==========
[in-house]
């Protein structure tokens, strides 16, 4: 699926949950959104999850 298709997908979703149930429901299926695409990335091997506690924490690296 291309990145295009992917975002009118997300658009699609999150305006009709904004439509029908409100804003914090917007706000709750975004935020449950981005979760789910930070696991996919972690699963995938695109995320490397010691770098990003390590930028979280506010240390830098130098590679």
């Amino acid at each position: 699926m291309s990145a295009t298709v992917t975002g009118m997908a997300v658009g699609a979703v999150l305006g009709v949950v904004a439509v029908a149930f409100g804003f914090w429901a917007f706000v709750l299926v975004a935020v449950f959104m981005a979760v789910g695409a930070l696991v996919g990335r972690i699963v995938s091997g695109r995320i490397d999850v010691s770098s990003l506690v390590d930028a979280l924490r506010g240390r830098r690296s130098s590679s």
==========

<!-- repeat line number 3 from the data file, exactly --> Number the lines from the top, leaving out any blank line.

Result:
């Amino acid at each position: 699926m291309s990145a295009t298709v992917t975002g009118m997908a997300v658009g699609a979703v999150l305006g009709v949950v904004a439509v029908a149930f409100g804003f914090w429901a917007f706000v709750l299926v975004a935020v449950f959104m981005a979760v789910g695409a930070l696991v996919g990335r972690i699963v995938s091997g695109r995320i490397d999850v010691s770098s990003l506690v390590d930028a979280l924490r506010g240390r830098r690296s130098s590679s």